As it enters its fourth week of protest, France’s ‘yellow vest’ movement continues to be active on Facebook. While the social network has allowed the movement to grow, Facebook is struggling to create a structure for the movement. EURACTIV France reports.
Posts are abounding, the number of groups is increasing and leaders are emerging here and there on Facebook. The social network creates links and not only shares information but also the stress and fake news.
So much so that Facebook contributed to heightened tension in the mobilisation on 8 December. The planned gatherings are a great cause of concern to the French government and the security forces.
Suspending the tax increase on fuels was not enough to calm the anger. Worse still, Édouard Phillippe, the French prime minister, had great difficulty in meeting the spokespersons of the movement last week.
This was with good reason, as the spokespersons have found it difficult to emerge from among the myriad of Facebook groups. Facebook’s role has been the novelty of this mobilisation.
In February 2017, Mark Zuckerberg, Facebook’s creator, stated that social network could establish “a new process for citizens worldwide to participate in collective decision-making.”
Turning his words into action, Zuckerberg carried out a major change to Facebook’s algorithm. Users now primarily see content shared by their friends – and notably by groups on the social network – on their newsfeeds, rather than content shared by companies, brands or media.
Lack of consensus
This change has been very timely for the “yellow vests” movement. Since the start of the protest, Facebook has acted as a platform for expression and communication and brought people together for the movement.
The social network allows users to organise themselves and to see that other people share their opinions.
However, the social networking giant “does not contribute to decision making, consensus building or forming common demands,” said Thierry Vedel, a researcher at the French National Centre for Scientific Research (CNRS) who is specialised in the relationship between the Internet and politics.
“It’s a personal diary, everyone is telling their life stories,” said David Tan, a ‘yellow vest’ demonstrator from Nantes who is very active on the social network. “It isn’t the ideal medium, people do things just because it has been written and it is sometimes thoughtless.”
“Social networks encourage individuality, they do not give the sense of the collective,” stated Vedel, explaining that it is very difficult to make compromises amidst this very strong conflict of interests, this fragmentation.
“This is where we need the help of organisations such as trade unions. They are not perfect either, they have operational issues but they are machines to produce collective demands. They put things in order, prioritise and organise.”
French government accused of not listening to trade unions
Cyrille Lama, confederal secretary at Force Ouvrière (FO), a large French trade union, explained that unions “work behind the scenes, using less visible, but essential, mobilisations and negotiations. We have identified this anger, which is nothing new.”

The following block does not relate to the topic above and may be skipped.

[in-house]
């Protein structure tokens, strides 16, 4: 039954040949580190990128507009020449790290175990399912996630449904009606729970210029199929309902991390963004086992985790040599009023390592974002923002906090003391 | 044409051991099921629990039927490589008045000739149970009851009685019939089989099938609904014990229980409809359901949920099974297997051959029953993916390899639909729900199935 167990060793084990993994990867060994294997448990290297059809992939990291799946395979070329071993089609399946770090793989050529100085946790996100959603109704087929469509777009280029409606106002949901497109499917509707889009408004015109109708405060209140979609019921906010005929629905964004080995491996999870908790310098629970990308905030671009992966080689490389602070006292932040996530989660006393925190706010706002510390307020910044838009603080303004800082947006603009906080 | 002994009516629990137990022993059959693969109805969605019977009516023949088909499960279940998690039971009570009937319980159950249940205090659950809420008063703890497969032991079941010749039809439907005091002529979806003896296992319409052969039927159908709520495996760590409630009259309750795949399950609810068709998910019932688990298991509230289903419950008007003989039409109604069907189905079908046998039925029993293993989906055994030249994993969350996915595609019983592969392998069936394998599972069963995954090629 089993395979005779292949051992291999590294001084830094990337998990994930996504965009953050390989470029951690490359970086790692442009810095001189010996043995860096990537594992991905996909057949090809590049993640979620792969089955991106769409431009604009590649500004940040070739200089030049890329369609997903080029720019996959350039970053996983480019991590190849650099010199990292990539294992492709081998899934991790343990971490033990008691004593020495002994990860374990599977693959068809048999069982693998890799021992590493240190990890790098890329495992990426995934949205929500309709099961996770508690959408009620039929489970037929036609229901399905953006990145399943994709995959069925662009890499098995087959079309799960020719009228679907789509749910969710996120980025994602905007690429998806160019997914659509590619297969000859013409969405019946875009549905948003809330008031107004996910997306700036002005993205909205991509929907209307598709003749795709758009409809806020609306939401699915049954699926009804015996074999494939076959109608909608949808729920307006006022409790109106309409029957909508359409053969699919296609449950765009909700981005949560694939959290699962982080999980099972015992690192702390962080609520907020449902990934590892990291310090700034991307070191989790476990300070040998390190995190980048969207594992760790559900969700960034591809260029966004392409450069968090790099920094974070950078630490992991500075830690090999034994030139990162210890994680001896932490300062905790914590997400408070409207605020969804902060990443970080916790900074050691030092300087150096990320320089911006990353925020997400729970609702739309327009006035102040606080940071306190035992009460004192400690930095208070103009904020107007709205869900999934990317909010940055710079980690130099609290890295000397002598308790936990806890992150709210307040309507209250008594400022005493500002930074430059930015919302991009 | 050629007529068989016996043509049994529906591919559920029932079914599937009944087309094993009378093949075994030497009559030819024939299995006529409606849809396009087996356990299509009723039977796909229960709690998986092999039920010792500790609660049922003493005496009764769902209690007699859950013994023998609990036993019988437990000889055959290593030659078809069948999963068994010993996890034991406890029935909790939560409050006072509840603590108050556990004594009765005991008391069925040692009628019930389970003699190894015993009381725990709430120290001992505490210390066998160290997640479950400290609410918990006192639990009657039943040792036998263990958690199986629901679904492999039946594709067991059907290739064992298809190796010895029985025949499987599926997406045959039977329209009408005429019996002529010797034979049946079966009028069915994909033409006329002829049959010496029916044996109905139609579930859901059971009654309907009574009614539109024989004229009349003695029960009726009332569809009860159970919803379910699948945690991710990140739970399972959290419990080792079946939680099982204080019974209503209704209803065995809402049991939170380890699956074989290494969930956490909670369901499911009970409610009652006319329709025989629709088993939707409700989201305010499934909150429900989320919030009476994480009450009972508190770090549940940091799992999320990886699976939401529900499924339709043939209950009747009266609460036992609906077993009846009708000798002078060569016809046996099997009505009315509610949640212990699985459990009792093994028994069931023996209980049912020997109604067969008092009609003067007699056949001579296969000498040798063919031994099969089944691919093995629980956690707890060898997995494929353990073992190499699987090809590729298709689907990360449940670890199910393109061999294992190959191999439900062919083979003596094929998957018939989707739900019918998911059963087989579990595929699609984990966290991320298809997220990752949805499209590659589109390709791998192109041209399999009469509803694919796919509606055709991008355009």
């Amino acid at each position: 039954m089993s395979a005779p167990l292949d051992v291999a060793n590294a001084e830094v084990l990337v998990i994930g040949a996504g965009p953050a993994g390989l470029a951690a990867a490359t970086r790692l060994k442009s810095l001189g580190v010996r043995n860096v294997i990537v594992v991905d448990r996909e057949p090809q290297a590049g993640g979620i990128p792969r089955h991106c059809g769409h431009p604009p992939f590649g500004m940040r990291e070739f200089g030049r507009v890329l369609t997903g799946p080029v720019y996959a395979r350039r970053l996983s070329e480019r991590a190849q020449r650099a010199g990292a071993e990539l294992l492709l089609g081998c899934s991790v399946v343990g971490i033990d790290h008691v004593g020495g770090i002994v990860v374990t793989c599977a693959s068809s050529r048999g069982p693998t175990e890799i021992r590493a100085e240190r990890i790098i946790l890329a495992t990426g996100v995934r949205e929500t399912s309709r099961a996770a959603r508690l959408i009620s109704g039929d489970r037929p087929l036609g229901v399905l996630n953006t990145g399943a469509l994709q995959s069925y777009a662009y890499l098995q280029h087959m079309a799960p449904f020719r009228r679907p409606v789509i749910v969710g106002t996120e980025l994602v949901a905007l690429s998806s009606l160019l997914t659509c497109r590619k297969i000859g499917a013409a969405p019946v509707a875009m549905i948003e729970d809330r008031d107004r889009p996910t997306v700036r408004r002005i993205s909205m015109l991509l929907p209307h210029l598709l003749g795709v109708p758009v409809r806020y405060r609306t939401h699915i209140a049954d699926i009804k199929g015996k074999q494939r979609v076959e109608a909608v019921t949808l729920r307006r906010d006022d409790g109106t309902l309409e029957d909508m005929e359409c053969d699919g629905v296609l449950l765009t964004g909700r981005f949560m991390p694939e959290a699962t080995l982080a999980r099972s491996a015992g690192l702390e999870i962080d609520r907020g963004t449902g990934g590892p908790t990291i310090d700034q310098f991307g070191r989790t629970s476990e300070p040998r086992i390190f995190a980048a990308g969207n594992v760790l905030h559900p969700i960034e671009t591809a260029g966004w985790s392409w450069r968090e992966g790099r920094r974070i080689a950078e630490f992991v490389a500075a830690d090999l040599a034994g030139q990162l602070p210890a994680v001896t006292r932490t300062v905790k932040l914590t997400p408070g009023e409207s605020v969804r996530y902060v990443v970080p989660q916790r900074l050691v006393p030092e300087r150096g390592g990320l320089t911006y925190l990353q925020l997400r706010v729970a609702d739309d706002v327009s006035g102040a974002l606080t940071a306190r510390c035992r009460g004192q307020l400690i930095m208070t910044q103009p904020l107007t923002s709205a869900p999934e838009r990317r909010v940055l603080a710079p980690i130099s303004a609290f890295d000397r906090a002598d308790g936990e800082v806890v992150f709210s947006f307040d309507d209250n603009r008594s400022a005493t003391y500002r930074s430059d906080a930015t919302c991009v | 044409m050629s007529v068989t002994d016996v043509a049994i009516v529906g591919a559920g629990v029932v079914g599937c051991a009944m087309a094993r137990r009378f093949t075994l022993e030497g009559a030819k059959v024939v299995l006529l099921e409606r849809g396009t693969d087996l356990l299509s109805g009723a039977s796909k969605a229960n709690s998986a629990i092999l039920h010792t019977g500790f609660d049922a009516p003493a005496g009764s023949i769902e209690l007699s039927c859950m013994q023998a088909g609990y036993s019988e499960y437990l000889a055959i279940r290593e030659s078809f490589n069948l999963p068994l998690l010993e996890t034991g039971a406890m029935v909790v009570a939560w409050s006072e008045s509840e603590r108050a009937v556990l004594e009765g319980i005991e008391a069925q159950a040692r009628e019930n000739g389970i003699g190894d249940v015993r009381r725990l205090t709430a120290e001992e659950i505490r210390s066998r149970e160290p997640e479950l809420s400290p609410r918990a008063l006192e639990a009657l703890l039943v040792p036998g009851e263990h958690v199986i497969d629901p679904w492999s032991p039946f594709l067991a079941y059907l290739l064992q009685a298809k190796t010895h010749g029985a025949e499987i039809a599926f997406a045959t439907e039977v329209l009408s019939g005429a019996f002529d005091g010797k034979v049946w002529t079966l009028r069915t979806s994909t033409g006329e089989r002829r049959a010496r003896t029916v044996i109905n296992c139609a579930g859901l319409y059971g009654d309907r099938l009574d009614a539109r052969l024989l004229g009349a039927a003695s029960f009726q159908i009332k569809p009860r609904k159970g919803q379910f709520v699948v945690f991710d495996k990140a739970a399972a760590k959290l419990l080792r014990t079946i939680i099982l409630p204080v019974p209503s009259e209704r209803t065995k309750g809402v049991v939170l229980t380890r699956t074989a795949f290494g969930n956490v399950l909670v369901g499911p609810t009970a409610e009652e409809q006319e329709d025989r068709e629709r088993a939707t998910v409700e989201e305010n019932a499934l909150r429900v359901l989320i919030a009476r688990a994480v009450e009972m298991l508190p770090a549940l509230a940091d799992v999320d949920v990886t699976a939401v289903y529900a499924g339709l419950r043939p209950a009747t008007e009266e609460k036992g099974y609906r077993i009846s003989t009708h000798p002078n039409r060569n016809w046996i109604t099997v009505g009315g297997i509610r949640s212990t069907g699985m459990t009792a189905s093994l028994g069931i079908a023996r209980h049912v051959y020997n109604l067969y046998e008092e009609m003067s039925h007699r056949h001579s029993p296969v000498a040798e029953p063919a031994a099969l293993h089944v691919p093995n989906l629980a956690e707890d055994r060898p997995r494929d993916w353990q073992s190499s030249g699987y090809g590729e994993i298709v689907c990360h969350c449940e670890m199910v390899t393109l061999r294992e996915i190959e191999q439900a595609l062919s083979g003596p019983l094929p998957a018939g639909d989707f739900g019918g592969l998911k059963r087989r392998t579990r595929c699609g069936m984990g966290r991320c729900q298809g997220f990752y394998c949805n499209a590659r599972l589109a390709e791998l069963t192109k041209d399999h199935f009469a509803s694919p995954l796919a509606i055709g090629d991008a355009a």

Lama believes that the trade unions have tried to convey this discontent in recent years but were not heard. “The campaign to undermine trade unions has been led by successive governments. They want to avoid discussions with intermediary bodies,” the trade union official regretted.
Tan was one of the few ‘yellow vests’ to have met the French prime minister last week. Other spokespersons turned down the invitation because of their supposed lack of legitimacy, at times receiving fierce criticism. They are waiting for regional representatives to be more clearly appointed.
Vedel believed that one of the problems of the ‘yellow vests’ movement was, in fact, its lack of representativeness. “It’s a mass movement but it’s hard to identify its nature. Whenever spokespersons emerge, people say that they don’t represent them.”
Although political expression on Facebook is individualised, it allows ideas to emerge. For instance, the ‘yellow vests’ have not given up on the idea of electing representatives by bypassing traditional channels and drawing inspiration from ‘liquid democracy’ tools, which facilitate a form of representation that is closer to the citizens.
André Lannée, a ‘yellow vest’ from Grenoble, is developing a voting tool on the social network in order to designate two spokespersons per region. Using this tool, people joining their regional group can stand as candidates, using videos in order to become a representative of their region.
“It remains to be seen how electronic voting can be implemented in practice. We need certification to be sure of the validity of the findings,” Vedel explained.
In order to avoid this kind of pitfall, Lannée will organise the final vote on a different site than Facebook. This will avoid the problem of ‘likes’ being bought, for example. “We have two options: democracy and discussion, or chaos and insurrection,” he stated on the France Info.
The idea is already being challenged on Facebook by the woman who launched the petition against the petrol price rise, Priscilla Ludosky, which led to the protest movement. In particular, she is concerned that the movement will potentially be used by others for their own interests.